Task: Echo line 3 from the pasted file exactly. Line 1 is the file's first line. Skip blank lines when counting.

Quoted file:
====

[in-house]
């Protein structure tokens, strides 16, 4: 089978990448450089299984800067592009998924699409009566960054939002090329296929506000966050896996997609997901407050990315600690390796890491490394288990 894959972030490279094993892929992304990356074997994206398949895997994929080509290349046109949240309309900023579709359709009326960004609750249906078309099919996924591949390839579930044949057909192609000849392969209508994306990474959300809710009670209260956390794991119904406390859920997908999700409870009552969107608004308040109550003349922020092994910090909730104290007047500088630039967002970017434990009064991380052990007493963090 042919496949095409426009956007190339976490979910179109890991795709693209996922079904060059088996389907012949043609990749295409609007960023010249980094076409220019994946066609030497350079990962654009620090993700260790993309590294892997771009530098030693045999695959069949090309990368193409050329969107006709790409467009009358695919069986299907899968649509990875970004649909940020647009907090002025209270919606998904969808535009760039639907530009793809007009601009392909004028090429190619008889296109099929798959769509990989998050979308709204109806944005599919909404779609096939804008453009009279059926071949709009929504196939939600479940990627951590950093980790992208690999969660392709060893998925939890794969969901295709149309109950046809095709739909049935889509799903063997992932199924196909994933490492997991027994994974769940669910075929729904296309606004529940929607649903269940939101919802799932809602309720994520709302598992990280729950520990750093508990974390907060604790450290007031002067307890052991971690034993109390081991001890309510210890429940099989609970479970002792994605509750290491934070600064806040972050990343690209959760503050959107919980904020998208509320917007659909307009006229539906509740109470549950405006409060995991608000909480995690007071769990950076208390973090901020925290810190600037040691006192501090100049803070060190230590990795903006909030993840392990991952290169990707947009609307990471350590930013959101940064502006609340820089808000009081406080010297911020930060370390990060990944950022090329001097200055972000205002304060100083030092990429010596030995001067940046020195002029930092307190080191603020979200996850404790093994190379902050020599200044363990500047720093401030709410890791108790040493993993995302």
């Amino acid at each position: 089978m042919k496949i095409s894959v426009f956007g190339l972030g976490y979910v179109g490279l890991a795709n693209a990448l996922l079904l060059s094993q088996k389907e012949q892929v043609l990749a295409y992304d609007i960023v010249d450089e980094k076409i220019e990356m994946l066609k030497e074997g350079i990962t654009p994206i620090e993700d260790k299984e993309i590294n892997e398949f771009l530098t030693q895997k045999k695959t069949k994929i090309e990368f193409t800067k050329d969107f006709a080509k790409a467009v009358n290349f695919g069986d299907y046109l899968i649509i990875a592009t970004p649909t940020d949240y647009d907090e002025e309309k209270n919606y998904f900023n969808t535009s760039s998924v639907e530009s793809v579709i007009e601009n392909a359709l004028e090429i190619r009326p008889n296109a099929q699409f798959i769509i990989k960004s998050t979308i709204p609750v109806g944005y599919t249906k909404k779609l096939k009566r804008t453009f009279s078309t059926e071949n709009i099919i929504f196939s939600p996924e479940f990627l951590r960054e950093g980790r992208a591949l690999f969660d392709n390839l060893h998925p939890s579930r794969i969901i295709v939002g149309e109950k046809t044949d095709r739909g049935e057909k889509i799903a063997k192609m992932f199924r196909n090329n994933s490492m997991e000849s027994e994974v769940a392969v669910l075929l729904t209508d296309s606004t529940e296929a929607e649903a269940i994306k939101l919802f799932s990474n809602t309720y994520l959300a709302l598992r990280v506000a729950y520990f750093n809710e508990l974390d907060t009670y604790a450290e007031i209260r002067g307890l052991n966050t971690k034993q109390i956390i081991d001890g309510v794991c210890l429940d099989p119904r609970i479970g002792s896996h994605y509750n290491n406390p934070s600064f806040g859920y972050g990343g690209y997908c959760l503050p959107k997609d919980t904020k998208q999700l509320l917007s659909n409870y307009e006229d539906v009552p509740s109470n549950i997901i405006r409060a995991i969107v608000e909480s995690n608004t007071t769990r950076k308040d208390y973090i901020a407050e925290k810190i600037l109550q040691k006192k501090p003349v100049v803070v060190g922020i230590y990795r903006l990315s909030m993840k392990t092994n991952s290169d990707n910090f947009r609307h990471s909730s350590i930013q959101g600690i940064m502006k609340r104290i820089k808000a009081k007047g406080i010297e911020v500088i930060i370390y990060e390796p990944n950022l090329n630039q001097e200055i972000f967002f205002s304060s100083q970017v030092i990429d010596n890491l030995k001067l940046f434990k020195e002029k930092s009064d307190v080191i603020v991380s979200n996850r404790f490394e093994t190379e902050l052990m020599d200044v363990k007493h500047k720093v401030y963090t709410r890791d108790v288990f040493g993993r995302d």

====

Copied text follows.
């Amino acid at each position: 089978m042919k496949i095409s894959v426009f956007g190339l972030g976490y979910v179109g490279l890991a795709n693209a990448l996922l079904l060059s094993q088996k389907e012949q892929v043609l990749a295409y992304d609007i960023v010249d450089e980094k076409i220019e990356m994946l066609k030497e074997g350079i990962t654009p994206i620090e993700d260790k299984e993309i590294n892997e398949f771009l530098t030693q895997k045999k695959t069949k994929i090309e990368f193409t800067k050329d969107f006709a080509k790409a467009v009358n290349f695919g069986d299907y046109l899968i649509i990875a592009t970004p649909t940020d949240y647009d907090e002025e309309k209270n919606y998904f900023n969808t535009s760039s998924v639907e530009s793809v579709i007009e601009n392909a359709l004028e090429i190619r009326p008889n296109a099929q699409f798959i769509i990989k960004s998050t979308i709204p609750v109806g944005y599919t249906k909404k779609l096939k009566r804008t453009f009279s078309t059926e071949n709009i099919i929504f196939s939600p996924e479940f990627l951590r960054e950093g980790r992208a591949l690999f969660d392709n390839l060893h998925p939890s579930r794969i969901i295709v939002g149309e109950k046809t044949d095709r739909g049935e057909k889509i799903a063997k192609m992932f199924r196909n090329n994933s490492m997991e000849s027994e994974v769940a392969v669910l075929l729904t209508d296309s606004t529940e296929a929607e649903a269940i994306k939101l919802f799932s990474n809602t309720y994520l959300a709302l598992r990280v506000a729950y520990f750093n809710e508990l974390d907060t009670y604790a450290e007031i209260r002067g307890l052991n966050t971690k034993q109390i956390i081991d001890g309510v794991c210890l429940d099989p119904r609970i479970g002792s896996h994605y509750n290491n406390p934070s600064f806040g859920y972050g990343g690209y997908c959760l503050p959107k997609d919980t904020k998208q999700l509320l917007s659909n409870y307009e006229d539906v009552p509740s109470n549950i997901i405006r409060a995991i969107v608000e909480s995690n608004t007071t769990r950076k308040d208390y973090i901020a407050e925290k810190i600037l109550q040691k006192k501090p003349v100049v803070v060190g922020i230590y990795r903006l990315s909030m993840k392990t092994n991952s290169d990707n910090f947009r609307h990471s909730s350590i930013q959101g600690i940064m502006k609340r104290i820089k808000a009081k007047g406080i010297e911020v500088i930060i370390y990060e390796p990944n950022l090329n630039q001097e200055i972000f967002f205002s304060s100083q970017v030092i990429d010596n890491l030995k001067l940046f434990k020195e002029k930092s009064d307190v080191i603020v991380s979200n996850r404790f490394e093994t190379e902050l052990m020599d200044v363990k007493h500047k720093v401030y963090t709410r890791d108790v288990f040493g993993r995302d």